Manufacturing 

 For Ohio 

 
  • Ohio's Hard Working History

    For the last forty years, manufacturing in the U.S. has been on such a decline that you would be hard-pressed to find any product in a store that displays the label; “Made in U.S.A.”. 

  • Manufacturing Politics

    Politicians from both sides like to tout that they will bring back what we had; that the jobs are coming back and America will be strong again if we just fix the broken agreements or address the trade imbalances.

 Ohio Has The Answers 

A Great Economy... If We Can Keep It.

Ohio still maintains one of the largest economies in the U.S. but it is without question on the decline as we just witnessed another large manufacturing plant vanish when General Motors close its doors at Lordstown. It is little consolation that another manufacturer is moving in to build electric vehicles at the same plant but with a fraction of the workforce. If we do not innovate in entirely new industries going forward, we will fall farther behind in our efforts to maintain our manufacturing capabilities and produce good paying jobs.

High Speed Rail Opportunities

Long term transportation policy focused on creating a state-wide or even regional-wide mass transit system. A new transit grid, using a mixture of high speed rail and slower light rail routes, could connect small communities with the larger cities across the state and possibly major metropolises farther afield. 

 

Components such as rails, cars, station platforms and power generation could be constructed and distributed right here in Ohio. New manufacturing facilities coming on line could even use converted older facilities now littering Ohio’s landscape.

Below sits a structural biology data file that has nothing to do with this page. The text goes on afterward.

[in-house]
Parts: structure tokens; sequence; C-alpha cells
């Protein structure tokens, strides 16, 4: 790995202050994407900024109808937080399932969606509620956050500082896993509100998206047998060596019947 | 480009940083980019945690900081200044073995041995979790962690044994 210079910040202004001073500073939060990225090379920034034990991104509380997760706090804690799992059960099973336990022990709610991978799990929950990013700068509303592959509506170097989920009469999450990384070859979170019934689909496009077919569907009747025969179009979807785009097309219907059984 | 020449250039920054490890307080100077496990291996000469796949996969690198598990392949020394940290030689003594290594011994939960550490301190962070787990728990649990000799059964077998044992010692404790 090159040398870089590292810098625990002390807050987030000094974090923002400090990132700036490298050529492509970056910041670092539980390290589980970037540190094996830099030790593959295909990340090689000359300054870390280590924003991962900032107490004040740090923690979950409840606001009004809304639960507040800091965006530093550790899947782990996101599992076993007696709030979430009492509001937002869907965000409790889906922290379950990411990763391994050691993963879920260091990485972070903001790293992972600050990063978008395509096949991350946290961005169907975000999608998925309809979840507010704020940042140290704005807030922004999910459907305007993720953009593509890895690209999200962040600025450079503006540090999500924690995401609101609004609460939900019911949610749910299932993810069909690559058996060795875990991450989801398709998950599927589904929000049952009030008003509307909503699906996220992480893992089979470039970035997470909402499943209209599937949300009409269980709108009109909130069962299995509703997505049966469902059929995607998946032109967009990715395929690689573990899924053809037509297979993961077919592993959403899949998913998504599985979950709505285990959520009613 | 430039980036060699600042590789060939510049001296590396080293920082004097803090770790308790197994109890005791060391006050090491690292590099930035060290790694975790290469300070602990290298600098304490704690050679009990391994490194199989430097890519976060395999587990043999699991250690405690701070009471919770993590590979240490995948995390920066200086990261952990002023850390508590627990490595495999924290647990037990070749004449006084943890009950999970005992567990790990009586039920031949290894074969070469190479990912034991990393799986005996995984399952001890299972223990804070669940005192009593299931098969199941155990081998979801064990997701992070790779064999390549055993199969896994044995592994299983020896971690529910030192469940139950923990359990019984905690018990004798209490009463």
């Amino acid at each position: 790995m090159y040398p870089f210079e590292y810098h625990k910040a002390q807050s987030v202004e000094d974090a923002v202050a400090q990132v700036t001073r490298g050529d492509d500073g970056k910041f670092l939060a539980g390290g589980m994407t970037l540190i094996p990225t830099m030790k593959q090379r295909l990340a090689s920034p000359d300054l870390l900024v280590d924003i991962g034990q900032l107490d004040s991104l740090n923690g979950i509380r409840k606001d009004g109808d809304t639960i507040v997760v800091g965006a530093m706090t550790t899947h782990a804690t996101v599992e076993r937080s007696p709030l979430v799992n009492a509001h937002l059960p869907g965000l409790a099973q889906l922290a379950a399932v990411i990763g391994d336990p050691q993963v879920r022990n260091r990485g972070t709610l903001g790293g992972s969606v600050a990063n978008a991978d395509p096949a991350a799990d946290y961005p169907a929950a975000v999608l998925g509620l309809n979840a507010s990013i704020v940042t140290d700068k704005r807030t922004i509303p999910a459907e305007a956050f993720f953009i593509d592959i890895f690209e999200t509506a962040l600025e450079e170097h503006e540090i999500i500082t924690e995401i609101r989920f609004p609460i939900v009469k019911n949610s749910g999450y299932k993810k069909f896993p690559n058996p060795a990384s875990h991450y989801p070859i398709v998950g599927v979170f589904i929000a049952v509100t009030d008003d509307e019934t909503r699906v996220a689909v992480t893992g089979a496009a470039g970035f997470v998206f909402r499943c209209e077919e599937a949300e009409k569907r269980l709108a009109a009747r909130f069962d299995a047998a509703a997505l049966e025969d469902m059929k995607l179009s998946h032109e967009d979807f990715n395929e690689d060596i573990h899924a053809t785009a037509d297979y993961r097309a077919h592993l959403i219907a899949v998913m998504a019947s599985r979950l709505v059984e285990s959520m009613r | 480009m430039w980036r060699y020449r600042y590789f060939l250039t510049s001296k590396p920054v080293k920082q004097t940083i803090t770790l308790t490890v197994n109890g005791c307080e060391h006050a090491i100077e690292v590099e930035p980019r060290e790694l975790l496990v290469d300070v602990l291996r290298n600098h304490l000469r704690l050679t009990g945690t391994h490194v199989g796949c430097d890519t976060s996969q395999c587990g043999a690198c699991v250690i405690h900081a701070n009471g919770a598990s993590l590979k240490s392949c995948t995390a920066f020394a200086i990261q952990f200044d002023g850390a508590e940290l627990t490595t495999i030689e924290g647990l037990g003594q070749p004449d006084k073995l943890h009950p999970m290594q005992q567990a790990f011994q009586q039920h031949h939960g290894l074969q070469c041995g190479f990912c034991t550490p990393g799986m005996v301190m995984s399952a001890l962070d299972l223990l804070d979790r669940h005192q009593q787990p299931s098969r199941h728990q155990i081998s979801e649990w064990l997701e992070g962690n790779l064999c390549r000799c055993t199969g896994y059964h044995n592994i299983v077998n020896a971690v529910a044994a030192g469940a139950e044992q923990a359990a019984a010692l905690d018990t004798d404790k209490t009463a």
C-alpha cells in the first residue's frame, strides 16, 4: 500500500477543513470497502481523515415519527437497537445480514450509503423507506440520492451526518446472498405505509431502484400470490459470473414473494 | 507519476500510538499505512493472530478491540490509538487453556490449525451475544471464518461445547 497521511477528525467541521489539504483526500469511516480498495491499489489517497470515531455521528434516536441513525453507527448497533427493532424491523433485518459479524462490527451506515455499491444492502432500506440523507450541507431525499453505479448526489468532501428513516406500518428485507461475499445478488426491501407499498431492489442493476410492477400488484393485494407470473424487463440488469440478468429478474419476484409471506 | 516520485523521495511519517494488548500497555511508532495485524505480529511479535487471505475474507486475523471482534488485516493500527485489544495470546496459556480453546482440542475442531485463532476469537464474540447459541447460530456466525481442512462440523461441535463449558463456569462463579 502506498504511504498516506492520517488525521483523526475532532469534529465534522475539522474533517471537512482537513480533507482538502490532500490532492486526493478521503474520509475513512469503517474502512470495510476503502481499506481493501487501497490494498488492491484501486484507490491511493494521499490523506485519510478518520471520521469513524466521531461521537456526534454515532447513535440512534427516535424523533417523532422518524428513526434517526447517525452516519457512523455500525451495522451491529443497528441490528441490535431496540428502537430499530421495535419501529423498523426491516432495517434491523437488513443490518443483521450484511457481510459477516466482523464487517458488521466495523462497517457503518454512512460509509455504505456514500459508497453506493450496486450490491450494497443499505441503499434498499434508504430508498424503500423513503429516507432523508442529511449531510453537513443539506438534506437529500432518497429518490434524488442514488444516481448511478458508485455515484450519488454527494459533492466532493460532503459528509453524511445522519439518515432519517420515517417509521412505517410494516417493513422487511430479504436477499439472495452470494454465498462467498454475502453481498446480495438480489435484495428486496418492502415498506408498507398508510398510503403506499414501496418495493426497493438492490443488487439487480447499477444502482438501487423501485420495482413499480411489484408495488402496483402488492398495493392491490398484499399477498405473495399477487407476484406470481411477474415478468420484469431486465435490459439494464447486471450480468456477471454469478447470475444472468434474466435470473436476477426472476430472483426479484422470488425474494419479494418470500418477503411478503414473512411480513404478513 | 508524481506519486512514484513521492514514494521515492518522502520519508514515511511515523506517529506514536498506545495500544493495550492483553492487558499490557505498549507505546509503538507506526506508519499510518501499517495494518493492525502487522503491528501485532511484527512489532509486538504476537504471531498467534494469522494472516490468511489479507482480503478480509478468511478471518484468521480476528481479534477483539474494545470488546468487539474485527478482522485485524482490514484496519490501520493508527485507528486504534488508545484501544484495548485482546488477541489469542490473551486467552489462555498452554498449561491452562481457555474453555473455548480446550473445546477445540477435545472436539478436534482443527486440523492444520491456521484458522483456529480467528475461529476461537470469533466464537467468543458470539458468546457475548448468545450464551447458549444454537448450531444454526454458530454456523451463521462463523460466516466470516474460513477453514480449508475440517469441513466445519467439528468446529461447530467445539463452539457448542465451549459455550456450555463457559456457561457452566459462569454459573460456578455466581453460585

Energy Opportunity for Ohio

The 2015 Tri-State Shale Agreement has enabled chemical manufacturers to begin building state of the facilities closer to the source rather than transport these same materials by rail, truck or pipeline thousands of miles away to the Gulf.

 

There is much to be done before Eastern Ohio and Western Pennsylvania becomes like Texas and that’s why pipelines are already crisscrossing Ohio but the Houston hurricane disaster showcased how fragile the industry can become by having so many facilities located in one vulnerable place.

Industrialized Hemp

With legalization now established and new rules in place for farmers to begin cultivating this enormously potential cash crop, there has to be new outlets created quickly where farmers can sell their harvests. Industrial hemp has many uses in the manufacturing world; everything from construction materials like cinder block, fiber board, lumber, paper, and clothing, parts for cars such as door panels, dashboards and fabric for seats. 

 

Ohio’s leaders can create new avenues for financing and investment that would attract entrepreneurs to begin building the facilities to manufacture the new products incorporating industrial hemp resulting in the creation of thousands of new jobs.

 
 
 
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